Polyribosomes were studied by cryo electron tomography (cryo-ET) in samples obtained from a cell-free translation system (in vitro) [28, 30-33], in preparations purified from cells [28, 34], in cell sections [36], or even in the whole cells (in situ) [29]. For the analysis, a specimen of polyribosomes is flash frozen at ultralow temperature, and its images are acquired in the cryo electron microscope at different tilt angles ranging from –70° to +70°. Series of projections are then used to reconstruct a 3-D density (tomogram) [38]. Cryo electron tomography of polyribosomes is often used in combination with subtomogram analysis – a set of data-processing methods necessary to extract from tomograms information about localization and orientation of ribosomes. If polyribosomes are studied in vivo, surrounded by other macromolecules, visual identification of ribosomes in a tomogram can be complicated. In this case, a template-matching method [39, 40] is used, which finds a correlation between the known structure of a ribosome and the ribosome density in a tomogram [41].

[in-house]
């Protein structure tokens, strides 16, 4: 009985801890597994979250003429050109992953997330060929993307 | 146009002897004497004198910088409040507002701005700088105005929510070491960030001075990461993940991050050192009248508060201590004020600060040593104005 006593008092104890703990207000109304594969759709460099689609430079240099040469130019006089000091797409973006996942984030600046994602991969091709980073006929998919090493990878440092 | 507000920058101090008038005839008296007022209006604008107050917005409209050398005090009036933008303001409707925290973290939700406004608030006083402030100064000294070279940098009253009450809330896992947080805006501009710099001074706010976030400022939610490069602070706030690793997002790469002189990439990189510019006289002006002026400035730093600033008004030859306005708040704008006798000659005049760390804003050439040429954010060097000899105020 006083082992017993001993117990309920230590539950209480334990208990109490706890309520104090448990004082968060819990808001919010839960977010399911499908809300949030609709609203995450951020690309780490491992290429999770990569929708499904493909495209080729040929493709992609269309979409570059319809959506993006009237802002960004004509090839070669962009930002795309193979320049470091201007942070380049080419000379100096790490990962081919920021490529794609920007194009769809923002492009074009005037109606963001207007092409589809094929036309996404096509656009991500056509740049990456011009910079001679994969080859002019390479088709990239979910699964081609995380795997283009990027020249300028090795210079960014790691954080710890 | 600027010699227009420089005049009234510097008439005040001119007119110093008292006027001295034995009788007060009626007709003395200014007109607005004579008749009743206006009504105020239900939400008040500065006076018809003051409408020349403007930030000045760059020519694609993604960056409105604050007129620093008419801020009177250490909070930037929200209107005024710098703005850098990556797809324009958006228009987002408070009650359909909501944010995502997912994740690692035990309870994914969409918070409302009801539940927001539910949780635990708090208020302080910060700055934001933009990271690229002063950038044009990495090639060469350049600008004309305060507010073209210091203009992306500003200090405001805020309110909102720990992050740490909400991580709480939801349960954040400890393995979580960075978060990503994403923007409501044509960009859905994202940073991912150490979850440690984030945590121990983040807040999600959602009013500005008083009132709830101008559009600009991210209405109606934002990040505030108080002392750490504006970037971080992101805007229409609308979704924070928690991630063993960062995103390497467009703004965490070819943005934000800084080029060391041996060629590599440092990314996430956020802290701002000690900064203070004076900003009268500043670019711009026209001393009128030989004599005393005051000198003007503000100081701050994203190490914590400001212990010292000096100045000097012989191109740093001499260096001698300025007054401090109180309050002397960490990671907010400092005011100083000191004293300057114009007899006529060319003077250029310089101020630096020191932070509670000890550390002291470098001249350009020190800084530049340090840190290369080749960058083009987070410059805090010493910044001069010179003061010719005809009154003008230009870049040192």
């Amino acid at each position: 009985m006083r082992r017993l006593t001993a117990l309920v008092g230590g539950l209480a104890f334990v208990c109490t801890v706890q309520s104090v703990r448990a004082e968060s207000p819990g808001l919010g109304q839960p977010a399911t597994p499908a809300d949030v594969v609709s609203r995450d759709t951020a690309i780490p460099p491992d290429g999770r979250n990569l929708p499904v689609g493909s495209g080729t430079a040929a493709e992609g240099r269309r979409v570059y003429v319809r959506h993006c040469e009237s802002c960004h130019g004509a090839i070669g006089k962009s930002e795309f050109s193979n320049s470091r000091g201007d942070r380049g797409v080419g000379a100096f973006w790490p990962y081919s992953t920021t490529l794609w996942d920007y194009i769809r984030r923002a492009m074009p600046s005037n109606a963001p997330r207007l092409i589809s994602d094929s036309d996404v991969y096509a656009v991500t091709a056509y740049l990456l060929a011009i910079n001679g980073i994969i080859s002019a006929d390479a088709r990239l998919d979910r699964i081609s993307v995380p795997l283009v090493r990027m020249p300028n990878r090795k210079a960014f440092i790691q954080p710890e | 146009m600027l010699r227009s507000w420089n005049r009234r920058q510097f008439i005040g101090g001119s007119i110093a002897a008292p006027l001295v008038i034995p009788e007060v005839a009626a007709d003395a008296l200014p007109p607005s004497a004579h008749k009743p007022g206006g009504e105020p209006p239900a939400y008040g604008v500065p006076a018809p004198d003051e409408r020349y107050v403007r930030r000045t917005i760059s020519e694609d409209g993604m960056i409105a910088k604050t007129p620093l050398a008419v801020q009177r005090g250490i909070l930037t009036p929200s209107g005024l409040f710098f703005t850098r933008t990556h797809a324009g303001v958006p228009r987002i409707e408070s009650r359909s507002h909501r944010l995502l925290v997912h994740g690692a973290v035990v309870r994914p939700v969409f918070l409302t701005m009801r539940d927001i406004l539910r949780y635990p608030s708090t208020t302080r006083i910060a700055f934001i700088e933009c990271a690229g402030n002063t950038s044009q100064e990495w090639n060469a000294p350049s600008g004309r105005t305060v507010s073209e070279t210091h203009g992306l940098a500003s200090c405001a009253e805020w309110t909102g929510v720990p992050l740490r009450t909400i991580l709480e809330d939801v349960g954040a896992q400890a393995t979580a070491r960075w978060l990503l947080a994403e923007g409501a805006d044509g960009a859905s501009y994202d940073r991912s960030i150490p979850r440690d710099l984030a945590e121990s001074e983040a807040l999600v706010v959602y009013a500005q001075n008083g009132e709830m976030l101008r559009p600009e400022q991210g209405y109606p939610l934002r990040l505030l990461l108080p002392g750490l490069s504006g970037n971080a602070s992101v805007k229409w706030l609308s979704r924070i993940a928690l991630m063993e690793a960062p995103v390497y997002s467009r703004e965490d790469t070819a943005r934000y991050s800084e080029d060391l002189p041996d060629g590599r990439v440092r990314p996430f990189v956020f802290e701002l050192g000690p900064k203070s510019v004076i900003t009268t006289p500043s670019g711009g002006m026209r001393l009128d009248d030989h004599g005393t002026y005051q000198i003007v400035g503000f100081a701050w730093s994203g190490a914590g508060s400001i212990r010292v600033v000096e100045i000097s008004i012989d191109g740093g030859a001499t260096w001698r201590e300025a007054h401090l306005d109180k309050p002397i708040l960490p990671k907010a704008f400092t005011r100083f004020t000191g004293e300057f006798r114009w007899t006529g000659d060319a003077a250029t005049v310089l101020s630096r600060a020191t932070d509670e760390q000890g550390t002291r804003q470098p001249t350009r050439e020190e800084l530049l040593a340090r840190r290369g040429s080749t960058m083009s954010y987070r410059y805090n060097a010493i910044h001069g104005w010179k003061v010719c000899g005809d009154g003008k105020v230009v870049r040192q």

Because biological macromolecules are very sensitive to irradiation by electrons, the cumulative electron dose used for acquisition of a tilt series usually should not exceed 60-100 e/Å2. The use of such a low dose of electrons results in a rather low signal from macromolecules in a tomogram. Subtomogram averaging [42] can be used to increase the signal-to-noise ratio and, as a result, the resolution. Averaging of subtomograms containing individual polysomal ribosomes is done either using an external model (a known ribosome structure), or without a model using a maximum likelihood algorithm [42, 43]. The resulting averaged ribosome (with 25-50 Å resolution) is fitted into the initial tomogram according to the rotation and shift parameters found during the averaging process for each of polysomal ribosome, which allows to interpret the structure of polyribosomes. Knowing the arrangement and mutual orientation of polysomal ribosomes, as well as the mRNA entrance and exit sites in a ribosome [44, 45], it is possible to determine the putative path of an mRNA chain in each polyribosome. Such an analysis allows a conclusion about the linear or circular topology of mRNA in a polysome.